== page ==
This is Intel’s foray into a disaggregated architectural design, with the four tiles connected via Intel’s Foveros 3D packaging. There are a number of firsts here, including the Intel 4 process node at the foundation of the new Compute tile.
Compute tile – Contains the latest-generation E-cores and P-cores, both of which introduce new microarchitecture enhancements. This tile is built on Intel’s next generation Intel 4 process node bringing major advancements in power-efficient performance.
SOC tile – Integrates a Neural Processing Unit (NPU), bringing power efficient AI capabilities to the PC that are compatible with standardized program interfaces such as OpenVINO, among others. Intel has also added new low power island E-cores on the SoC tile directly attached to the SoC fabric. These cores are ideal for an entire class of low-power workloads and allows for further optimized power-efficient performance. The SoC also integrates Wi-Fi and Bluetooth, including Wi-Fi 6E, as well as media, with support for 8K HDR and AV1 codecs and HDMI 2.1 and Display Port 2.1 standards.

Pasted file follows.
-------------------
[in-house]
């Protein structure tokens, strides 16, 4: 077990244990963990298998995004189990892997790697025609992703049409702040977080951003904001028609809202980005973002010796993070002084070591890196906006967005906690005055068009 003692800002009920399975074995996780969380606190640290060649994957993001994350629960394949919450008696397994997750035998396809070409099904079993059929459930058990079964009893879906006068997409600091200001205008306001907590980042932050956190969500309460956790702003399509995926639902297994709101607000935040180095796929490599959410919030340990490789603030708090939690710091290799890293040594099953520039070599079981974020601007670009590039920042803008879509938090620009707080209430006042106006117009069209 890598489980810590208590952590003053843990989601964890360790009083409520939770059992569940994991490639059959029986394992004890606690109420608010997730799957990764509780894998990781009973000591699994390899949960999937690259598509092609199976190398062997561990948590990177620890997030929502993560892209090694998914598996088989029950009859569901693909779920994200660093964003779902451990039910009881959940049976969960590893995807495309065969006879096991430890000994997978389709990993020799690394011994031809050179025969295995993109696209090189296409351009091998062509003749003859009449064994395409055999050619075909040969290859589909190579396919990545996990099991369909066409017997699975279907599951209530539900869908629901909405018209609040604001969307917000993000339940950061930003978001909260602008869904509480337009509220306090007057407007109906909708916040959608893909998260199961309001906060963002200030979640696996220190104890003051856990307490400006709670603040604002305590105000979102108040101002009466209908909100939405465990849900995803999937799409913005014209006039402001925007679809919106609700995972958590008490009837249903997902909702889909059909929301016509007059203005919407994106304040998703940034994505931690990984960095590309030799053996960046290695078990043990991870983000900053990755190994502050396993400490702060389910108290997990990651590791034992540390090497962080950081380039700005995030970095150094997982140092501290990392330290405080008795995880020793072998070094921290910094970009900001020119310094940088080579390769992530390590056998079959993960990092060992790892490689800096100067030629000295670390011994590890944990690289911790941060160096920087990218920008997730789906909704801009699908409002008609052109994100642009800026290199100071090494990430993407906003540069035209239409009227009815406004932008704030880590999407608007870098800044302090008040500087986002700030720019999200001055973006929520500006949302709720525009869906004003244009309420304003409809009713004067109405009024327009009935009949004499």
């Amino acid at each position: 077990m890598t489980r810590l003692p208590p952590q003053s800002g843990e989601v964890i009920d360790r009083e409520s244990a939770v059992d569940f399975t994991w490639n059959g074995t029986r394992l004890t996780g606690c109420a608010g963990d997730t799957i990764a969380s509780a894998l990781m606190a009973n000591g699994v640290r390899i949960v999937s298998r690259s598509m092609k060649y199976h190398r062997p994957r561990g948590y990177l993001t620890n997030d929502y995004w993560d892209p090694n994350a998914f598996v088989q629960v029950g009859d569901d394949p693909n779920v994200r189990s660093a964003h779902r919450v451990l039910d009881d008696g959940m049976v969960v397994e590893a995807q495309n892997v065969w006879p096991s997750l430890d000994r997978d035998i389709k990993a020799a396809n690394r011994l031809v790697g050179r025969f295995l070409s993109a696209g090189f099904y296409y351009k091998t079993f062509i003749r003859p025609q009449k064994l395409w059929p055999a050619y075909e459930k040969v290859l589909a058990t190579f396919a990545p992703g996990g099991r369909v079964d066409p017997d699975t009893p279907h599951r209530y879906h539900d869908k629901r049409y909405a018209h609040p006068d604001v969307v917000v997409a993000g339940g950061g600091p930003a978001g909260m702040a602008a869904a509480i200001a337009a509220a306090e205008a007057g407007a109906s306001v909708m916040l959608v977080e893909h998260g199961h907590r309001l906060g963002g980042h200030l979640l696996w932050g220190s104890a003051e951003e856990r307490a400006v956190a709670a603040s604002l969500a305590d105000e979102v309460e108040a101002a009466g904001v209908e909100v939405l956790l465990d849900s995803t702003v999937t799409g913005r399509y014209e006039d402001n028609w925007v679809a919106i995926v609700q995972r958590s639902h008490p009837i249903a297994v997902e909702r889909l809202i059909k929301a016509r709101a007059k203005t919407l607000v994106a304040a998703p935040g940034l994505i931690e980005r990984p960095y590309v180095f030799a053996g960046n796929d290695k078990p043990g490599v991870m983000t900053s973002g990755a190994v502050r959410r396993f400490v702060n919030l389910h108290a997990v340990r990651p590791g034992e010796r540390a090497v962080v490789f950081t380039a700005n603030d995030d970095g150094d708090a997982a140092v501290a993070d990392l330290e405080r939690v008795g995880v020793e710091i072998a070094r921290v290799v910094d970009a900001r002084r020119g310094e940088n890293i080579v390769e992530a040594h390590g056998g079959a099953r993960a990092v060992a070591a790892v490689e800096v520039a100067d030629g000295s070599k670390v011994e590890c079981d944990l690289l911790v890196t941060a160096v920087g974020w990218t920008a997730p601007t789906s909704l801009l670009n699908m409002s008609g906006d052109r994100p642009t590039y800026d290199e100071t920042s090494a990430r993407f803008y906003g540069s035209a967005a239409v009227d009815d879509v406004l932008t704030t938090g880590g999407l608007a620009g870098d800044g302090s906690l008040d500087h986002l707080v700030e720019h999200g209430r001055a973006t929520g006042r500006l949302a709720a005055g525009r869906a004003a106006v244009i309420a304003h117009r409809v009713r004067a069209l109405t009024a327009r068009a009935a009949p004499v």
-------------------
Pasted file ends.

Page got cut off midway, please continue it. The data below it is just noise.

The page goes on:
GPU tile – Incorporates Intel Arc Graphics architecture into the client SoC to deliver discrete-level performance in an integrated form factor. The leap in graphics capabilities with increased power efficiency enables Meteor Lake to achieve up to 2x gen-on-gen performance.
IO tile – Contains Intel’s industry-leading connectivity with integrated Thunderbolt 4 and PCIe Gen 5.0.
One of the most talked about aspects of the new architecture (at least during the Q&A this editor attended) was the addition of low power island E-cores in the SoC tile – which are distinct from the E-cores in the Compute Tile. SoC E-core utilization will come down to software and scheduling, but the potential energy savings for mobile platforms is very interesting.